Posted by: Bill Hornbeck | February 12, 2014

Our Golden Calves and How to Avoid them

Today’s devotion comes from Exodus 32:1-6.

“Now when the people saw that Moses delayed to come down from the mountain, the people assembled about Aaron and said to him, “Come, make us a god who will go before us; as for this Moses, the man who brought us up from the land of Egypt, we do not know what has become of him.” Aaron said to them, “Tear off the gold rings which are in the ears of your wives, your sons, and your daughters, and bring them to me.” Then all the people tore off the gold rings which were in their ears and brought them to Aaron. He took this from their hand, and fashioned it with a graving tool and made it into a molten calf; and they said, “This is your god, O Israel, who brought you up from the land of Egypt.” Now when Aaron saw this, he built an altar before it; and Aaron made a proclamation and said, “Tomorrow shall be a feast to the Lord.” So the next day they rose early and offered burnt offerings, and brought peace offerings; and the people sat down to eat and to drink, and rose up to play.” Exodus 32:1-6.


“You shall not make for yourself an idol, or any likeness of what is in heaven above or on the earth beneath or in the water under the earth. You shall not worship them or serve them; for I, the Lord your God, am a jealous God, visiting the iniquity of the fathers on the children, on the third and the fourth generations of those who hate Me, but showing lovingkindness to thousands, to those who love Me and keep My commandments.” Exodus 20:4-6.

Question 96. What doth God require in the second commandment?

Answer. That we in no wise represent God by images, nor worship him in any other way than he has commanded in his word. Heidelberg Catechism.

Question 109: What are the sins forbidden in the second commandment?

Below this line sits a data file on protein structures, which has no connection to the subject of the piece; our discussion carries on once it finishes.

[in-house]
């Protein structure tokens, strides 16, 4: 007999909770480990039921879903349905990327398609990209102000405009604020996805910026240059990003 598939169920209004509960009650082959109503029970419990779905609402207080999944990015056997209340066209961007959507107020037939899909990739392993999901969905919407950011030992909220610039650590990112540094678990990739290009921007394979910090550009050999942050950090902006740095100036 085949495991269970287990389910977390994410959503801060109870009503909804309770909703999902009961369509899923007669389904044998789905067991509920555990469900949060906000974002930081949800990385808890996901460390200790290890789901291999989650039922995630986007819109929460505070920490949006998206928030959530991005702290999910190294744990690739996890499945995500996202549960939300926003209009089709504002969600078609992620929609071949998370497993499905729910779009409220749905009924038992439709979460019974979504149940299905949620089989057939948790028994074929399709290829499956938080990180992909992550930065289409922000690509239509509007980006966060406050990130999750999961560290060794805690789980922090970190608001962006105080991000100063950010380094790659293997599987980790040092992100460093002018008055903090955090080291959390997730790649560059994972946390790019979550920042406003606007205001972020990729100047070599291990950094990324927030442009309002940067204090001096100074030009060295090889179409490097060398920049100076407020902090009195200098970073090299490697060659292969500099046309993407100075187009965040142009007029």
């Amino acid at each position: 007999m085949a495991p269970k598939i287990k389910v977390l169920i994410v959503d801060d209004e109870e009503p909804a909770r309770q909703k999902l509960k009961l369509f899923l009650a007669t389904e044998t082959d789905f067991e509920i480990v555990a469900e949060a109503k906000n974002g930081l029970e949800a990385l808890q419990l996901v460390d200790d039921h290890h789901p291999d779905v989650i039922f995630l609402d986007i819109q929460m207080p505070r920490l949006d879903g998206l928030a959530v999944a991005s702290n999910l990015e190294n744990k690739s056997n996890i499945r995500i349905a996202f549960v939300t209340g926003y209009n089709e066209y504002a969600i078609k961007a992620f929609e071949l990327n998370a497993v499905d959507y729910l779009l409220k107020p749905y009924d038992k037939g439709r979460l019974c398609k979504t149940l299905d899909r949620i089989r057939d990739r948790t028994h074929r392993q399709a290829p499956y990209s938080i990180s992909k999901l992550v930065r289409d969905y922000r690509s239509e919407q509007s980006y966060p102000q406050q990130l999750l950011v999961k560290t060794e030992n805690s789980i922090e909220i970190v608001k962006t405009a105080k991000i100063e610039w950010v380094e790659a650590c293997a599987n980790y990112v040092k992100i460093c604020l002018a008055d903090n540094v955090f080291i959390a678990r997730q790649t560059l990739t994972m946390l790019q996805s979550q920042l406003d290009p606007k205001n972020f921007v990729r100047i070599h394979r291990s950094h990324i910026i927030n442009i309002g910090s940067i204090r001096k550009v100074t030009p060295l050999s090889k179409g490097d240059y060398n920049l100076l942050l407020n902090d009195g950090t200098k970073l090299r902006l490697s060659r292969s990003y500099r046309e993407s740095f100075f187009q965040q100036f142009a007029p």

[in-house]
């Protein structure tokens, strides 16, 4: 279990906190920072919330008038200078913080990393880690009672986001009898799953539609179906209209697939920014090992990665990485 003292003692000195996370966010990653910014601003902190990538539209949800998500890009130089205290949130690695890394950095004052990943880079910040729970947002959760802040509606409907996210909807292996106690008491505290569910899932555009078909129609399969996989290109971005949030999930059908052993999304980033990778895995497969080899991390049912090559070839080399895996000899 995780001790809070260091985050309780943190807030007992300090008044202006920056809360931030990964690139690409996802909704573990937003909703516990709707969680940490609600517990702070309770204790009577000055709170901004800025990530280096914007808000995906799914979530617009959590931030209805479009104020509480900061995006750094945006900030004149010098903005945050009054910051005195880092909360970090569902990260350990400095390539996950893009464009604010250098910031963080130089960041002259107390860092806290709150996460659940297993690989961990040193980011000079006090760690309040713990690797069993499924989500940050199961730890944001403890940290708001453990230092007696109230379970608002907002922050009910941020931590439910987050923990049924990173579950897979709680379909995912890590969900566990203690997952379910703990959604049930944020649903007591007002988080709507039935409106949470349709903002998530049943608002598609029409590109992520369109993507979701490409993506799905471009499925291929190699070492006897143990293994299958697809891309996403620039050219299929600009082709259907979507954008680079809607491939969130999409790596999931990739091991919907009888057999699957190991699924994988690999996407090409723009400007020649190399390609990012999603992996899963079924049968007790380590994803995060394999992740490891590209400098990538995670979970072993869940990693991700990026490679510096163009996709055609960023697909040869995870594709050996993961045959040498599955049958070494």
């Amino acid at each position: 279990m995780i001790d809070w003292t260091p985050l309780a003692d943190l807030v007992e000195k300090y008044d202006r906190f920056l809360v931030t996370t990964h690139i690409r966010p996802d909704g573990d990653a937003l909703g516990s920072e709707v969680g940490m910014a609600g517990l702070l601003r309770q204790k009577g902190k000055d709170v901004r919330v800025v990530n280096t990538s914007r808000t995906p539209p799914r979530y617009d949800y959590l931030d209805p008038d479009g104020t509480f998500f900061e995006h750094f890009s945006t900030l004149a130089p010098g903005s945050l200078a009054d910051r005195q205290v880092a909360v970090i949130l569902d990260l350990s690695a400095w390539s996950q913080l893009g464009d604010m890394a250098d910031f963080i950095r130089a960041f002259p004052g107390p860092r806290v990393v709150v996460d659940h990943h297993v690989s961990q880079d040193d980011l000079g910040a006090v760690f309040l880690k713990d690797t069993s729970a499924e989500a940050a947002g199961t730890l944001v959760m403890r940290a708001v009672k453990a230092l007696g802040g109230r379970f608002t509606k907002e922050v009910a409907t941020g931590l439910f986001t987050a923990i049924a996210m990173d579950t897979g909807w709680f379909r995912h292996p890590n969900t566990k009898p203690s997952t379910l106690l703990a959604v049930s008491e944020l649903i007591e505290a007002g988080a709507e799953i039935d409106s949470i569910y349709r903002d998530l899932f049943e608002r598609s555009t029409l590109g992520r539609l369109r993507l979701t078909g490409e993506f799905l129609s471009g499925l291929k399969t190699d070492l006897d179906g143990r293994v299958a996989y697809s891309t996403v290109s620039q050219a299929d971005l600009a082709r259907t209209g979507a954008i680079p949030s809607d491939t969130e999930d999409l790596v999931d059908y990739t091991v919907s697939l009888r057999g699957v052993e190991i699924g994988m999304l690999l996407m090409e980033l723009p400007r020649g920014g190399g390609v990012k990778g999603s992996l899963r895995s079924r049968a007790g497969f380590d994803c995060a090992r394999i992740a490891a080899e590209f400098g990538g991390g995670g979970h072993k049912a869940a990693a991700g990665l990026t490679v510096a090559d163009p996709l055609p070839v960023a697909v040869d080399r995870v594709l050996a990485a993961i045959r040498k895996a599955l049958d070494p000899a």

Answer: The sins forbidden in the second commandment are, all devising, counseling, commanding, using, and anywise approving, any religious worship not instituted by God himself; tolerating a false religion; the making any representation of God, of all or of any of the three persons, either inwardly in our mind, or outwardly in any kind of image or likeness of any creature: Whatsoever; all worshiping of it, or God in it or by it; the making of any representation of feigned deities, and all worship of them, or service belonging to them; all superstitious devices, corrupting the worship of God, adding to it, or taking from it, whether invented and taken up of ourselves, or received by tradition from others, though under the title of antiquity, custom, devotion, good intent, or any other pretense: Whatsoever; simony; sacrilege; all neglect, contempt, hindering, and opposing the worship and ordinances which God has appointed. Westminister Larger Catechism.

We may think that we do not violate the second commandment if we just do not build tangible idols (like the golden calf in today’s Scripture) and worship them. But, the Heidelberg Catechism, the Westminster Larger Catechism, and other Reformed Doctrine make it clear that the second commandment covers more than literal idols like the golden calf in today’s Scripture.